Well-preserved Canadian fossil reveals dinosaur armor like no other

James Marshall
August 4, 2017

The dinosaur was given its name Borealopelta markmitchelli after the researcher. Despite the tank-like species' impressive size, the dinosaur's scales also served as camouflage, suggesting it hid to avoid predation.

He found the skin exhibited countershading, a common form of camouflage in which an animal's underside is lighter than its back.

"We found a lot of sulfur-bearing organic compounds, which we later could confirm was evidence for reddish brown coloration", said team member Dr. Jakob Vinther, from the University of Bristol.

The researchers documented not just the pattern and shape of the scales and armor across the nodosaur's body, but also inferred the pigmentation pattern of the skin using chemical analysis of organic compounds.

"Although countershading is common, the findings come as surprise because Borealopelta's size far exceeds that of counter shaded animals alive today".

"No animals on land exhibit countershading today that are greater than a metric tonne while Borealopelta is estimated to have weighed about 1.3 tonnes".

The Cretaceous was a time when giant theropods, meat-eating dinosaurs that stood on two legs, roamed the Earth.

A machine operator at the Suncor Millennium oil sand mine in northern Alberta stumbled on the fossil in 2011.

"Large theropod dinosaurs with excellent color vision would have made life stressful for many dinosaurs, both big and small".

Scientists and dinosaur fans would love to know what dinosaurs looked like in real life, but so far they've had little more than fossilized bones and their imaginations to go on.

A 110-million-year-old dinosaur fossil found in Alberta, Canada, is one of the best-preserved dinosaurs ever found. The new species is named in Mitchell's honour.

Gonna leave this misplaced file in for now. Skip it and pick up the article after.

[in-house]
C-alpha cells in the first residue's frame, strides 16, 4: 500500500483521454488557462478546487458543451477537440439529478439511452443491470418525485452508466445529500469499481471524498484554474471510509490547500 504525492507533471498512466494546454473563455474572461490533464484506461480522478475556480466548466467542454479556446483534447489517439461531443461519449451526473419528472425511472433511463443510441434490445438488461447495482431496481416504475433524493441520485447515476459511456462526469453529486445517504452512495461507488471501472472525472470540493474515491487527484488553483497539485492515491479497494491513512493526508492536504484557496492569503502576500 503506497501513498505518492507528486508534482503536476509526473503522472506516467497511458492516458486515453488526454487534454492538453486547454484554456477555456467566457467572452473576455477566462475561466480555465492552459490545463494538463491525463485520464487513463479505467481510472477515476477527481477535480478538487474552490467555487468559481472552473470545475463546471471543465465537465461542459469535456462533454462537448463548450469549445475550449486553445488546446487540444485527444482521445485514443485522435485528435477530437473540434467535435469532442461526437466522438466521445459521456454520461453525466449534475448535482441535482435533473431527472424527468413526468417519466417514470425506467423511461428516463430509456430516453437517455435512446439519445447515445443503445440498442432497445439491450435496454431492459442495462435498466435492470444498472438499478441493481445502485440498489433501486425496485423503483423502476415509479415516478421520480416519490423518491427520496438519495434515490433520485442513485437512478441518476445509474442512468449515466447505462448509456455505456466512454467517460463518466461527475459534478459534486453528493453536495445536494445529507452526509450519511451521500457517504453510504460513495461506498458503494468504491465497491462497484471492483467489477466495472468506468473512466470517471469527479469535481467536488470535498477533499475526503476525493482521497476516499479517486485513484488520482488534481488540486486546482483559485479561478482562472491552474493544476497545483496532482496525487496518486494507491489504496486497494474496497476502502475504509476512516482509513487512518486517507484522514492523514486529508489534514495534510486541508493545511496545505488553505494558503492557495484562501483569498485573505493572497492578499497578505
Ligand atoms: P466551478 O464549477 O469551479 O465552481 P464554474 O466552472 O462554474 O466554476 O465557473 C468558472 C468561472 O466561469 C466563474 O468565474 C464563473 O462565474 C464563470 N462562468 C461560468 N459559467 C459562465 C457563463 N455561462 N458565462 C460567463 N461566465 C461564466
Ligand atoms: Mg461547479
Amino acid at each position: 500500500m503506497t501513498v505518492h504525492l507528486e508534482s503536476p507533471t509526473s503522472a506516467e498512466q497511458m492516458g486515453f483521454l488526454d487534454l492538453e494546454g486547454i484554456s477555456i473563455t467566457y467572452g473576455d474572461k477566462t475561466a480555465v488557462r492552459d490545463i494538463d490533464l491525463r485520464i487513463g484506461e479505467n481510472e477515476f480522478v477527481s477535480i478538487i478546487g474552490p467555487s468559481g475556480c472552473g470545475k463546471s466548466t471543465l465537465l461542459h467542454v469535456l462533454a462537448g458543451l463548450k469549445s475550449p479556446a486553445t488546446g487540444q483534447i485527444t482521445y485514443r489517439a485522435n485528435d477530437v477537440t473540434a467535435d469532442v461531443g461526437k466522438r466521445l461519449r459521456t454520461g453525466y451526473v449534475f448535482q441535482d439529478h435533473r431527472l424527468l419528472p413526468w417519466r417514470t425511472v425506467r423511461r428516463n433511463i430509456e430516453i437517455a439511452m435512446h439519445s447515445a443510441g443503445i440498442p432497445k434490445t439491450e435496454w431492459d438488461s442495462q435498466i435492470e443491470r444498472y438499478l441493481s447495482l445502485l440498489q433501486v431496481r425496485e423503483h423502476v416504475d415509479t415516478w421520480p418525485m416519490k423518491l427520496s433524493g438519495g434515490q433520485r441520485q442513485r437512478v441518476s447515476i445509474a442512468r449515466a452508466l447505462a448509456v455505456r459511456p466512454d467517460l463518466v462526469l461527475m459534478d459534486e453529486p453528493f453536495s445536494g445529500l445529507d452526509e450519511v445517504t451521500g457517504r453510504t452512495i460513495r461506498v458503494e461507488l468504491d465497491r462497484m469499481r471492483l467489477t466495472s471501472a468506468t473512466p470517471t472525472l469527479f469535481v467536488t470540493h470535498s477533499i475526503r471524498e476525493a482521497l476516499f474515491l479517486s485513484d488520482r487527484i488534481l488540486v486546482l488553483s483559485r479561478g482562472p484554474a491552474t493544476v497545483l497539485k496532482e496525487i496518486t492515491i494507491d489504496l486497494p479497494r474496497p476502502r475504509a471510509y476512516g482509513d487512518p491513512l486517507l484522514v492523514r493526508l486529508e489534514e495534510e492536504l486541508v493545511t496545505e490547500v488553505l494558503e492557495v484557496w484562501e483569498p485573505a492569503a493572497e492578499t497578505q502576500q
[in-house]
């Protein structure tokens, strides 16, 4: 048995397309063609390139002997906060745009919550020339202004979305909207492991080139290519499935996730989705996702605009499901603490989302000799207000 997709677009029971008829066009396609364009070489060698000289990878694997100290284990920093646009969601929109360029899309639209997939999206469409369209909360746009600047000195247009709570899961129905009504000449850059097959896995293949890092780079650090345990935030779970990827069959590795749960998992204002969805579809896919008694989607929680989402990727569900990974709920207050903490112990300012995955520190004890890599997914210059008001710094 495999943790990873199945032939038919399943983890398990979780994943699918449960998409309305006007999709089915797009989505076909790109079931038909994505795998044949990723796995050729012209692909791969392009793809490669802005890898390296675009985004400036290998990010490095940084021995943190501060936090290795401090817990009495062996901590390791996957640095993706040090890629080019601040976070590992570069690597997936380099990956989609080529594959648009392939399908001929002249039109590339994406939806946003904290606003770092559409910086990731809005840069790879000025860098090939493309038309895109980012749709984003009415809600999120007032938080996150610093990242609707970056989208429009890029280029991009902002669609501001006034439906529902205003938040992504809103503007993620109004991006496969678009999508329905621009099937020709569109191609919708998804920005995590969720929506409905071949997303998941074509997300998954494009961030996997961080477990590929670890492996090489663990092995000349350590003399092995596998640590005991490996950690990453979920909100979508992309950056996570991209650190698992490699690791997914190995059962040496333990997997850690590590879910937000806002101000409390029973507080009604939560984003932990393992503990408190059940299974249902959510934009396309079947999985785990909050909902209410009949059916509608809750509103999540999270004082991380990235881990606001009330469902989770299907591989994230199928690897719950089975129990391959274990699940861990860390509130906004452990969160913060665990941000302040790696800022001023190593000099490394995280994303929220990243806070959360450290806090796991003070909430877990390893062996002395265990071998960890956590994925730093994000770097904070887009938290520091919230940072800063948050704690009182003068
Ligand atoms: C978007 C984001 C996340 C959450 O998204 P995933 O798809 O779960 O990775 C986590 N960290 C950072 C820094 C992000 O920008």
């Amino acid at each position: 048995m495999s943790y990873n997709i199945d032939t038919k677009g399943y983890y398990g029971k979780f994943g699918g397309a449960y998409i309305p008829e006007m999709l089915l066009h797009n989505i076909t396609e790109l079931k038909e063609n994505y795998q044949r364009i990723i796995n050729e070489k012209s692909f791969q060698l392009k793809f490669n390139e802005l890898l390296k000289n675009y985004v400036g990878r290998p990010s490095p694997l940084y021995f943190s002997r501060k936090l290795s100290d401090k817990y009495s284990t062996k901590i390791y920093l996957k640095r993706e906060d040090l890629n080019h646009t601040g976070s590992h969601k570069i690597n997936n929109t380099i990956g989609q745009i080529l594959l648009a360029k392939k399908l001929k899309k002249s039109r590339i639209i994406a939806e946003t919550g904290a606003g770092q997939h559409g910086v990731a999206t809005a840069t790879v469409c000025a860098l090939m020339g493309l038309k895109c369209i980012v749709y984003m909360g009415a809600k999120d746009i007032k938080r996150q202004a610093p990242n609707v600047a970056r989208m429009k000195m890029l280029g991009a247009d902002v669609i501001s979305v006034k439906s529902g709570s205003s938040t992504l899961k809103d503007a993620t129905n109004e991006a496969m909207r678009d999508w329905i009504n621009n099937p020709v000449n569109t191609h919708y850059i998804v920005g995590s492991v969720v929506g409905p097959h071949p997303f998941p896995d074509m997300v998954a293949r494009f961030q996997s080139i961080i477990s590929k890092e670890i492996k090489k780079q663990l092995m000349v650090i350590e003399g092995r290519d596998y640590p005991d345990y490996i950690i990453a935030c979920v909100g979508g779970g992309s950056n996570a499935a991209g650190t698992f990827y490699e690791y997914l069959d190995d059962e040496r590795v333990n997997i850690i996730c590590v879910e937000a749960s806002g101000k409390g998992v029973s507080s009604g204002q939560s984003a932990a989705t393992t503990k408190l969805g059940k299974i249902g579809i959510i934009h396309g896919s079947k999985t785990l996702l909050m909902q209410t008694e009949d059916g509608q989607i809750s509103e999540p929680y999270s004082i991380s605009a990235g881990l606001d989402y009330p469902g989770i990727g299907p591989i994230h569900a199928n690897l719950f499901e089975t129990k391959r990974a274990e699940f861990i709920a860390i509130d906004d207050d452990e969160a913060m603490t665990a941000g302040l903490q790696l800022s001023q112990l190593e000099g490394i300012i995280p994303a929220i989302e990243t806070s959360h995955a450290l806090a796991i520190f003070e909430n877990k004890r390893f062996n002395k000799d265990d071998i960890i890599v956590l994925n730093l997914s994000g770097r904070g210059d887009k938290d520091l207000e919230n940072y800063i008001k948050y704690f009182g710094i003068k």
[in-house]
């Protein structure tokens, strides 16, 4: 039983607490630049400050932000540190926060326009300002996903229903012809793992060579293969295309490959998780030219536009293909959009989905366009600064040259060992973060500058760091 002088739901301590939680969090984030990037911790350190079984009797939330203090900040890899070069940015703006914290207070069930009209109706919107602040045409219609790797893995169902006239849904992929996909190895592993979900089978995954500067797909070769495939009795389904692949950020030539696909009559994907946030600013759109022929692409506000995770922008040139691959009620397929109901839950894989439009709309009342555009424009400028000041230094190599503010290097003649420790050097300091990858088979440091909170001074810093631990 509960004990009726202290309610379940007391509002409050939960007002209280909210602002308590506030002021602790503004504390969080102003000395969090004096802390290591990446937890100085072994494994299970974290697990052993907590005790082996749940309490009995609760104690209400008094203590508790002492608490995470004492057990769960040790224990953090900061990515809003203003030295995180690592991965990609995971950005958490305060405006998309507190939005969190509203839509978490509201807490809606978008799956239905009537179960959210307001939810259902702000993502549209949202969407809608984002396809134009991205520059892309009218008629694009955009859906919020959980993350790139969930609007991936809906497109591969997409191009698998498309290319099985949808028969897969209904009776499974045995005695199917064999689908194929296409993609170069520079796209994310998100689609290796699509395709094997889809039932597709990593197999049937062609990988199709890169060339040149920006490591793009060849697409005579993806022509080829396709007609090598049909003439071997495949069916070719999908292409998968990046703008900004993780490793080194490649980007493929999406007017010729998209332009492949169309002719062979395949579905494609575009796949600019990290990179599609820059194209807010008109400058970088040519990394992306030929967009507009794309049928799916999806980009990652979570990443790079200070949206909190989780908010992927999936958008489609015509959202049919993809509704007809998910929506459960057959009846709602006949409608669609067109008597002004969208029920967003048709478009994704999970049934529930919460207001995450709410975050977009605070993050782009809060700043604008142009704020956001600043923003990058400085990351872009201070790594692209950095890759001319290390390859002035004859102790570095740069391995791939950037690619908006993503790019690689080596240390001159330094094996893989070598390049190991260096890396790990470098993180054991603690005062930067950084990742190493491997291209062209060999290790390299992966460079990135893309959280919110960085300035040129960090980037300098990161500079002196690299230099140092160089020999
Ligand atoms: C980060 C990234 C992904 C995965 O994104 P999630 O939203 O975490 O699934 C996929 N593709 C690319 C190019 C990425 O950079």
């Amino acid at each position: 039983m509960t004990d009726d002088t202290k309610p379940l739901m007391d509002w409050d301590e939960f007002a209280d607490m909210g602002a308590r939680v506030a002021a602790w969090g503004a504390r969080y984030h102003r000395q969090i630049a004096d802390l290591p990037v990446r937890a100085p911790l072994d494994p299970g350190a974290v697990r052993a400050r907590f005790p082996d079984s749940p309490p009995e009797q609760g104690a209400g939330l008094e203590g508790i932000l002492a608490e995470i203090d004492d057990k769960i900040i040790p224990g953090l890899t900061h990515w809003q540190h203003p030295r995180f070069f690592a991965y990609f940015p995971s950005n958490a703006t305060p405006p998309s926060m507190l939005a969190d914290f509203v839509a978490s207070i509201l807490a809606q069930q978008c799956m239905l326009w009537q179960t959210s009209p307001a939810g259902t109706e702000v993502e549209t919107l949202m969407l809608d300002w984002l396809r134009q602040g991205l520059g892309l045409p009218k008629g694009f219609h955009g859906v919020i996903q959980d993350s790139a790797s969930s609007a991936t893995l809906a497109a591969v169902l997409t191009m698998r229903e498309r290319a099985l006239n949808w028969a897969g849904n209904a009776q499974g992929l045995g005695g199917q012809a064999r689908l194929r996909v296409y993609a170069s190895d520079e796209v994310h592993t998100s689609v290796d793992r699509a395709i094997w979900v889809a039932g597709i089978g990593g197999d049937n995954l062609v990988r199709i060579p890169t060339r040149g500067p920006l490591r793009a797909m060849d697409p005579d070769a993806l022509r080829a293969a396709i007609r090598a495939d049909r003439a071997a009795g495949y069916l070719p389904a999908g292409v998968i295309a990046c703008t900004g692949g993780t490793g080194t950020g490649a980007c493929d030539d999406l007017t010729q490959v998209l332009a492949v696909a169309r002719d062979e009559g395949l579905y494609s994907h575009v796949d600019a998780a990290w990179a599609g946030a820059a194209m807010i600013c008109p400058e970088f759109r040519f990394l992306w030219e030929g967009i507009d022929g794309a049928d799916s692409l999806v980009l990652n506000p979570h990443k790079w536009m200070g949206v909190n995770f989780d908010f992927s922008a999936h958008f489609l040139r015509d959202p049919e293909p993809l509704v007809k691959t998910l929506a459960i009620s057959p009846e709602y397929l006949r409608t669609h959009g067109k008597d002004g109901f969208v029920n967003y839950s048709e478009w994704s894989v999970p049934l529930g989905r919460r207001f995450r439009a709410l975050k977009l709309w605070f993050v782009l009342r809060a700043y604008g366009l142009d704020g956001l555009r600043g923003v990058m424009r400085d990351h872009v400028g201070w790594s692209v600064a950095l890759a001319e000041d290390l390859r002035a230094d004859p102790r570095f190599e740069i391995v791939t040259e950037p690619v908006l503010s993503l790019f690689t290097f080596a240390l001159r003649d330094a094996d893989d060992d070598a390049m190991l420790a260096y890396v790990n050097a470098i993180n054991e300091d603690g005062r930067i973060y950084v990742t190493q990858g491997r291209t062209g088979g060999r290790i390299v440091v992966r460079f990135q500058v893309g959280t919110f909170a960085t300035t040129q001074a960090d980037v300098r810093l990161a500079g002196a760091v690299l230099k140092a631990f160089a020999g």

"This remarkable specimen illustrates just how unique and important the fossil record of Alberta is, and highlights the mandate of the museum in the research, preservation, and education of these incredible resources", Royal Tyrrell Museum Executive Director Andrew Neuman said, Science Daily reported. "In this case we have all the skin preserved in the front half of body - so it actually looks like it looked back in the Cretaceous".

Lead researcher Caleb Brown called it "the Mona Lisa of dinosaurs", and added: "It will go down in science history as one of the most attractive and best preserved dinosaur specimens".

"Predatory targeting a dinosaur battleship of this size illustrates how the other dinosaur predators should be unsafe to the Cretaceous" (-145 to -65,5 million years), tip Brown.

"You don't need to use much imagination to reconstruct it; if you just squint your eyes a bit, you could nearly believe it was sleeping", Brown said.

This specimen is out of the ordinary will give rise to numerous other studies, have been identified by the scientists, which examine, for example, the contents of its entrails to try to determine the nature of his last meal.

Other reports by Click Lancashire

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